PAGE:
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The Most Common Tree Diseases in Texas this Spring: The Complete Guide – Part 1

Texas is known for its mixture of hot, dry summers and unpredictable winters, making spring an often beautiful happy medium. Unfortunately, the frequent humidity of spring in Texas also makes the state a haven for many tree diseases to thrive. When caring for a landscape as a homeowner or commercial property manager, it can be difficult to know how to handle when you notice your trees beginning to look concerning. Knowing which diseases are common around Dallas and Fort Worth can help you better care for your trees and prevent them from becoming ill.

Here is part 1 of the top tree diseases TreeNewal most often diagnoses and treats around North and Central Texas every spring!

Powdery Mildew

What Happens:

This type of mildew is brought on by Podosphara xanthii fungi. While it is most commonly found on tasty plants like gourds, pumpkins, and watermelons, it also affects many tree species, too. Similarly to leaf spots, powdery mildew flourishes in warm, humid conditions. Even when the air is warm but drier, new spores can continue to develop and spread. If there’s a breeze, expect it to carry over any nearby spores.

While it may at first only cause aesthetic issues, it won’t take long for powdery mildew to affect the growth and development of your entire plants and trees.

Trees Most Affected:

Look out for powdery mildew in cedar elms, sycamores, birches, syringas, dogwoods, and oak trees.

What to Look For:

As the name suggests, you’ll notice white and powdery spots on leaves before turning into spots that look pale and yellow until eventually, they brown. Those spots will quickly expand to cover the entire leaf and its stem. If on a fruit-bearing tree, the respective fruit may prematurely ripen and then burn in the sunshine from all the bacterial weakening.

Treatment:

This is a difficult disease to get rid of unfortunately once severely infected, but it is very possible to mitigate. Organic fungicides containing sulfur or potassium bicarbonate are great for prevention and management if acted upon quickly. Pruning and trimming away affected or dead leaves, fruits, or stems is also a very helpful option.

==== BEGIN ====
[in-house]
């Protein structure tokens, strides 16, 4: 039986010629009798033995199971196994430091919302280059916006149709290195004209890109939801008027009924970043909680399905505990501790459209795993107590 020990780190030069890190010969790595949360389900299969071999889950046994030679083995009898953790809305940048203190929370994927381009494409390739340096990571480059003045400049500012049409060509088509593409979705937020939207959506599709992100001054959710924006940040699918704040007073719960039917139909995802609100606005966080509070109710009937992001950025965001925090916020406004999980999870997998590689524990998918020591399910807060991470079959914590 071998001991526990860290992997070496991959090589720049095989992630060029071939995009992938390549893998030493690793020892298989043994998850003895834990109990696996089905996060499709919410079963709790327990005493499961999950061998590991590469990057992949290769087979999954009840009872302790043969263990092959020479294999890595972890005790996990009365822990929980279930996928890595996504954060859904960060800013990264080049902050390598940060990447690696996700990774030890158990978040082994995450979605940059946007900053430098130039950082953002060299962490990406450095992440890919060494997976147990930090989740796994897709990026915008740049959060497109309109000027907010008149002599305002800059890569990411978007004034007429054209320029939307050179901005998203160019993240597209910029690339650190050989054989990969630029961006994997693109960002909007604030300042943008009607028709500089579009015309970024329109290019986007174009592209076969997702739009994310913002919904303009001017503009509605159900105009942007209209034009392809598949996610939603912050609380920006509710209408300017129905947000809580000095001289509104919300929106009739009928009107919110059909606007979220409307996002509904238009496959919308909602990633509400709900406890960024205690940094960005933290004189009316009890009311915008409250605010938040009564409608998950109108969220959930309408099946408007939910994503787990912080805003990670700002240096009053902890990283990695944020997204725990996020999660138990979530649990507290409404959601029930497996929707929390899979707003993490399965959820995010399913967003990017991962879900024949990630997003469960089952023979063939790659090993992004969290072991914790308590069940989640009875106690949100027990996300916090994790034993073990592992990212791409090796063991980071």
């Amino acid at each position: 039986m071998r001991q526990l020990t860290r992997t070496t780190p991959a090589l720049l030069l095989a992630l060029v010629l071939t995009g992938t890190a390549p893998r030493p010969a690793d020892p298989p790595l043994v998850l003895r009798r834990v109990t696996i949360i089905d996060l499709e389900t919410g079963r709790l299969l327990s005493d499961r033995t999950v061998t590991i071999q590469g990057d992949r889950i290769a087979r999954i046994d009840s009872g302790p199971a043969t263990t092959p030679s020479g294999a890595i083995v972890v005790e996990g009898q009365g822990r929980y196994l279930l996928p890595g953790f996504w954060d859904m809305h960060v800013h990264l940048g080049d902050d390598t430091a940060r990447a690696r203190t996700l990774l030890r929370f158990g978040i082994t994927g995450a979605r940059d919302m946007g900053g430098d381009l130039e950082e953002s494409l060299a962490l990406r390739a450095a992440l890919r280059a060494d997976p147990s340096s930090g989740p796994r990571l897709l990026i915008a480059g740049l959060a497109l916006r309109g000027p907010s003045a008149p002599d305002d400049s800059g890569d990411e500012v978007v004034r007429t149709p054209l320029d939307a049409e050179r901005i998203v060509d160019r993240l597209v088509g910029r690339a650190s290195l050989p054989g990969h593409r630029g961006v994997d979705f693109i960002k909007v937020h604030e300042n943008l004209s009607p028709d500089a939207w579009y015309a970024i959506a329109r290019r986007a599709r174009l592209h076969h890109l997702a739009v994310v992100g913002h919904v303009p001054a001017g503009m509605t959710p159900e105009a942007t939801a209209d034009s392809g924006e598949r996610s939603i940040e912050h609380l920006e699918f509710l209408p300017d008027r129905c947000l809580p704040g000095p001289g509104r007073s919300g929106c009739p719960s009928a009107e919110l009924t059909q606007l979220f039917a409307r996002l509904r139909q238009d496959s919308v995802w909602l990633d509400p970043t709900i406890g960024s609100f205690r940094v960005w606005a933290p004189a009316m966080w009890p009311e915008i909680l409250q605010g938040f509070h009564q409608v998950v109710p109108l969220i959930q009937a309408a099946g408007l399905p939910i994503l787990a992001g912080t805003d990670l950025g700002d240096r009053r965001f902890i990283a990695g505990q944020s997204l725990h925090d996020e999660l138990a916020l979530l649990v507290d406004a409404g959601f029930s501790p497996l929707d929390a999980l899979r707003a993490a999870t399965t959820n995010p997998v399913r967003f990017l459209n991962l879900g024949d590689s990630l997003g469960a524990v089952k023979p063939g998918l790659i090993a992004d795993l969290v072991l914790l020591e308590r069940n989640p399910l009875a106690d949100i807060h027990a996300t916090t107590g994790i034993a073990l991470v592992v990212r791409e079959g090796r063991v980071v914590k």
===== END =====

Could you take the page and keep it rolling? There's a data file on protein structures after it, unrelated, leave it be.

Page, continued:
Oak Wilt

What Happens: 

Oak wilt affects the vascular system of trees, brought on by fungi, root grafts, and/or sap-feeding beetles in nearby trees. The internal water network within the tree is impeded, leading to the tree dying from the inside out. This is the most seriously destructive of tree diseases and is a growing problem (pardon our pun) in the agriculture of Texas.

Check out our recent post all about Oak Wilt to learn even more in-depth about this devastating disease.

Trees Most Affected:

It is very important to keep an eye on oaks in the Red Oak group, as they are most vulnerable:

  • Shumard red oak
  • Water oak
  • Blackjack oak
  • Live oak
  • Texas red oak
  • Willow oak

What to Look For:

Sudden wilting is the biggest sign indicating cause for concern, along with full leaf dropping at unusual times of the year like mid-summer. The leaves may also discolor or curl up strangely. You may also see vascular streaking throughout the tree.

Treatment:

It only takes about 4 to 6 weeks for a tree to die once infected with oak wilt. Prevention is your best bet as it’s impossible to cure. One method of prevention is pruning at only the optimal times during the year to avoid attracting those nasty, disease-carrying beetles to any open wounds that may occur. If your tree has become infected, it’s urgent to call an arborist to remove and destroy the tree to prevent the disease from spreading.

Hypoxylon Canker

What Happens:

Hypoxylon cankers most frequently happen through 2 primary processes

  • The spores come across a grown tree that has already been weakened enough by injury, lack of nutrition, draught, weather, etc. for them to invade and take over, or
  • The spores find their opportunity in infecting seedlings, so the tree develops weakly from the start before they eventually kill it off entirely

To call it opportunistic would be putting it mildly.

Trees Most Affected:

Though likely to be found on any number of hardwood trees, these lesions most commonly affect pecan, sycamore, elm, and once again oak trees.

What to Look For:

Leaves will begin to thin throughout the canopy of the tree, making them look clearly unwell, as bark starts to peel away from the trunk and even branches. In their place, dark spots will pop up for a few weeks before fading away, leaving greyish shades of wood behind. If left untreated, these areas will go on to change to a charred black appearance that cannot be reversed.

Treatment:

Sadly, this is yet another fatal disease with no cure, only preventative measures to keep your trees happy, healthy, and stress-free. Trees with hypoxylon cankers will need to be swiftly removed in order to keep safe any surrounding trees that may be vulnerable.

If you are seeing any of these tree diseases so far in your yard this spring, don’t panic! There are measures you can take to help manage and prevent their spread. Contact TreeNewal for help with disease identification and management. Our team is here to help keep your trees healthy and looking great all season long!

If you need advice or assistance with preventing, identifying, or treating any diseases in your trees this spring, get in touch with the ISA-certified arborists at TreeNewal and enjoy tailored tree care advice.

 

To learn more about The Most Common Tree Diseases in Texas this Spring: The Complete Guide, call our Argyle and Southlake-based teams

at (817) 349-7754 or send us a message.

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Learn more about TreeNewal’s ISA Certified Arborists!

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Healthy trees, healthy lives.